To mark IDC Herzliya’s 20th anniversary, we spent a day following Prof. Uriel Reichman, IDC’s founder and president, and Jonathan Davis, VP for External Relations, around its delightful campus.
In what is yet more evidence that universities have become, as Abigail Thernstrom has described them, “islands of repression in a sea of freedom,” Toronto’s York University witnessed a near riot of some 100 pro-Palestinian Israel-haters, as police had to be called to usher Jewish students to safety after they had been barricaded inside the Hillel offices and were “isolated and threatened” by the physically and verbally aggressive demonstrators.
York, one of Canada’s largest universities, has a sizable Jewish student population, but that has not served to diffuse what has become an increasingly volatile, and distressing, problem on its campus, one that raises issues about what is acceptable behavior and discourse at universities worldwide.
Universities, of course, have well-articulated regulations that supposedly define student behavior and place limits on speech and actions that might shatter what administrators like to refer to as the “civility” of the campus community. York’s own student code of conduct, for example, specifically prohibits “threats of harm, or actual harm, to a person’s physical or mental wellbeing,” including “verbal and non-verbal aggression…verbal abuse; intimidation; [and] harassment” – all of which were clearly violated by the demonstrators’ physically intimidating protests.
More troubling is the invidious language used at this event, mirroring a surge of unbridled Jew-hatred manifested on campuses, as well as on city streets, worldwide since Israel’s defensive incursion into Gaza.
Parroting the morally incoherent and factually defective exhortations of Israel-haters elsewhere of “Zionism equals racism!” and “Racists off campus!” the York mob, members of both the York Federation of Students and Students Against Israeli Apartheid, demonstrated once again that what is positioned as “intellectual debate” on campuses about the Israeli/Palestinian issue has devolved into something that is not really a conversation at all. Rather, it is something more akin to an ideologically-driven shoutfest in which a new version of pro-Palestinian brownshirts, employing a revisionist history in which the dark-skinned, third-world Arabs are the long-standing victims of white, European, colonial Zionists, have escalated the debate far beyond discussion of borders, refugee status, and the rights of both Jews and Arabs to self-determination, statehood, and peaceful coexistence.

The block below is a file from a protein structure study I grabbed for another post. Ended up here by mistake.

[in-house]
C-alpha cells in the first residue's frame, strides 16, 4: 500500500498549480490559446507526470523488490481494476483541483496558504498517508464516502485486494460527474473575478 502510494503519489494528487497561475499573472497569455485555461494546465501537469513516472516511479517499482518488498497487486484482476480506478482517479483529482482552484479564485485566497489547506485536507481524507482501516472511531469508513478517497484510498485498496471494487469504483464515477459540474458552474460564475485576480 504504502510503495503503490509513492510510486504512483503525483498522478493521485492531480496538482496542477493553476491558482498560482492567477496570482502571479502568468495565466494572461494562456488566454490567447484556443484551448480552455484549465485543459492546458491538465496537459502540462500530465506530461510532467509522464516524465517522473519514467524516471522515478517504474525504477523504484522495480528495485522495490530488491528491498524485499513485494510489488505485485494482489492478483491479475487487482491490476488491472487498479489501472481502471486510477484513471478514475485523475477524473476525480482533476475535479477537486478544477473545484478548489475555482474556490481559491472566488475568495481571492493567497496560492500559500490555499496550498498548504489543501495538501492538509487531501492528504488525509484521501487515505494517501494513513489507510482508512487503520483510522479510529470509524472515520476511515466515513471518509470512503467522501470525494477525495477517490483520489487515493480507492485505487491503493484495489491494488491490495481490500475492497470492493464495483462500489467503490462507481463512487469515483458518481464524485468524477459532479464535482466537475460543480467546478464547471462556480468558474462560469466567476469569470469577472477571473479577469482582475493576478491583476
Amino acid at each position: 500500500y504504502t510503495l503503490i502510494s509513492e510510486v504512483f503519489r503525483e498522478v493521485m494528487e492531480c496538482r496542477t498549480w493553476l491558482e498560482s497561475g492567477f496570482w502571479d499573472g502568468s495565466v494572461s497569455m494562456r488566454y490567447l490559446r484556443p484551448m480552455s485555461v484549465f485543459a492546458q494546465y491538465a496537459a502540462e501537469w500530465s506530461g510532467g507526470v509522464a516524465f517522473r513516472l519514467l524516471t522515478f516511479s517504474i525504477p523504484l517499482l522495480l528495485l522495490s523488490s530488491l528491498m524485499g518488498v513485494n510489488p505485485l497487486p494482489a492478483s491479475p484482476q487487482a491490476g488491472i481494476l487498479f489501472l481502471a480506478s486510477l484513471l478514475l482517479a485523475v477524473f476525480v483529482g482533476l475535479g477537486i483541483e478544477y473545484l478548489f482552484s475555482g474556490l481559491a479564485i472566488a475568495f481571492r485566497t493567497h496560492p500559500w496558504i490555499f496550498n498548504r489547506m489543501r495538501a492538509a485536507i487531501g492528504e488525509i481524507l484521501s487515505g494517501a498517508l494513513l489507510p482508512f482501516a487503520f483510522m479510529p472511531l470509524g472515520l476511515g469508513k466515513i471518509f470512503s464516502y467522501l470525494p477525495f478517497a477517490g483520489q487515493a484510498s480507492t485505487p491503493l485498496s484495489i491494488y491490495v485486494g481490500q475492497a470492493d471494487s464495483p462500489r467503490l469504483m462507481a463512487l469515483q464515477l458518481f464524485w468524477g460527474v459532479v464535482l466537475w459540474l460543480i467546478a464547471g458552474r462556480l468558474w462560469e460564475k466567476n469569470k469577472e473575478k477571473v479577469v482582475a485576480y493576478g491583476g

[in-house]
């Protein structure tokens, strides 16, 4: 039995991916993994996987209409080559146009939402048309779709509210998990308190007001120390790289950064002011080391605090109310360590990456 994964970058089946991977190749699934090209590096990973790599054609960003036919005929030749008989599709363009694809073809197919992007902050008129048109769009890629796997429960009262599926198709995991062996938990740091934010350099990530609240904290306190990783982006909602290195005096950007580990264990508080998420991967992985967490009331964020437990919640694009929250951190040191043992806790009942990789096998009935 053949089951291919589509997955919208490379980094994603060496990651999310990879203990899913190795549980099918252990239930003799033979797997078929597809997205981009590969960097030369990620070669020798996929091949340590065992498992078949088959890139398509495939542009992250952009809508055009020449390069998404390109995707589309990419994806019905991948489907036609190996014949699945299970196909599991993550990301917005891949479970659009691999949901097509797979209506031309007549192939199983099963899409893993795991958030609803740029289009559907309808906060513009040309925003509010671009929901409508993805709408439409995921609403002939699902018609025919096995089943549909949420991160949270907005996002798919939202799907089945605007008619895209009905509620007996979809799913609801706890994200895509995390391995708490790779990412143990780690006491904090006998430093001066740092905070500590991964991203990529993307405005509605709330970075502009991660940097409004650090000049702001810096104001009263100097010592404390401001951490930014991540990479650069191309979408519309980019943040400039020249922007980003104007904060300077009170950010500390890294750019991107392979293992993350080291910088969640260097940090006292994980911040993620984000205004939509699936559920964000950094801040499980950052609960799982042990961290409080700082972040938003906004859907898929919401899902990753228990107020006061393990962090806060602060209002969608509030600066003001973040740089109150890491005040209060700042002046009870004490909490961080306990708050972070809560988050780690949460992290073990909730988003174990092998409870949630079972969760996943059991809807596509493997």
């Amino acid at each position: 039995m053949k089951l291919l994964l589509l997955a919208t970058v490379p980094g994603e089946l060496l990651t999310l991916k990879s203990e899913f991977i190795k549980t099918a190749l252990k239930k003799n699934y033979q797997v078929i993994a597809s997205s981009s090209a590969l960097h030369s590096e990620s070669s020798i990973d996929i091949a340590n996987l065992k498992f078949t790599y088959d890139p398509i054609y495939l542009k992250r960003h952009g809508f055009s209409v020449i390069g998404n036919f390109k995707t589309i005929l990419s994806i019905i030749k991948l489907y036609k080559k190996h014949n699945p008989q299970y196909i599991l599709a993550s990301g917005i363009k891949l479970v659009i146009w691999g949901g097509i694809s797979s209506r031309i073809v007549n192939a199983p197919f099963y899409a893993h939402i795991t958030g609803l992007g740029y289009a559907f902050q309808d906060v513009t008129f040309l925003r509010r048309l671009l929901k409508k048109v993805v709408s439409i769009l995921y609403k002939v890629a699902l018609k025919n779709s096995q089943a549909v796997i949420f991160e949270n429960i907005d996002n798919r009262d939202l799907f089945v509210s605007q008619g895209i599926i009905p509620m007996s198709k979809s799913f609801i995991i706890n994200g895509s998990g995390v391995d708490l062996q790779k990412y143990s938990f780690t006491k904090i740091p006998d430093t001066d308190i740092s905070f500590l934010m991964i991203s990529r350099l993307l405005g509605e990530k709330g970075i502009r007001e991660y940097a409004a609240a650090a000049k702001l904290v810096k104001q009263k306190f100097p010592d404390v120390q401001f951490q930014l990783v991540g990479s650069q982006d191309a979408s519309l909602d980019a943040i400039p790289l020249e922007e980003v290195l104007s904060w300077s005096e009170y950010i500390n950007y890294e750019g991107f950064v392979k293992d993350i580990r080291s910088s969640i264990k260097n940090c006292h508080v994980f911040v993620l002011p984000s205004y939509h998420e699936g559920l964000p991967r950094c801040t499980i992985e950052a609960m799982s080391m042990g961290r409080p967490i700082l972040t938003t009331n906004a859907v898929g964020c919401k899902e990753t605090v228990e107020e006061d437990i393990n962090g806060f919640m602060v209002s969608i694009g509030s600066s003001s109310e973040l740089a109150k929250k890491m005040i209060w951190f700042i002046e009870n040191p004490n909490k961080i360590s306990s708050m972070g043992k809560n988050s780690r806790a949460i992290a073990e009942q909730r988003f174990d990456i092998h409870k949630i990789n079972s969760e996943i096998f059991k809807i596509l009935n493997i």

So supporters of the cult of Palestinianism apparently no longer feel even a bit uncomfortable voicing what is actually on their minds when the subject of Israel comes up: when the York Hillel students were trapped inside locked offices, surrounded by an increasingly violent and aggressive mob, the intellectual “debate” that day included such invidious and raw slurs as “Die Jew – get the hell off campus.”
The most vicious anti-Semites have of late been able to conveniently inoculate themselves from what had become socially unacceptable in the modern age – hating Jews – by artfully masking any anti-Semitism on their part by stating, “Oh, no, it’s not Jews I despise, only the oppressive, genocidal, and racist policies of Zionism and Israel.”
But even that concern for appearing to be politically correct has now, too, vanished. When students are calling for the death of fellow students based on their religion or political inclinations, something more serious and troubling is going on here that cannot be easily dismissed as part of the back and forth in the “marketplace of ideas” that universities are so fond of facilitating.
But craven college administrators, who in their zeal to achieve “diversity” and “multiculturalism” have relieved campus victim groups of any responsibility for their noxious or morally reprehensible views, regularly fail to condemn the behavior of favored groups on campus while publicly denouncing, punishing, or distancing themselves from the opposing voices coming, for instance, from conservatives, Christians, Republicans, or pro-Israel groups or faculty members.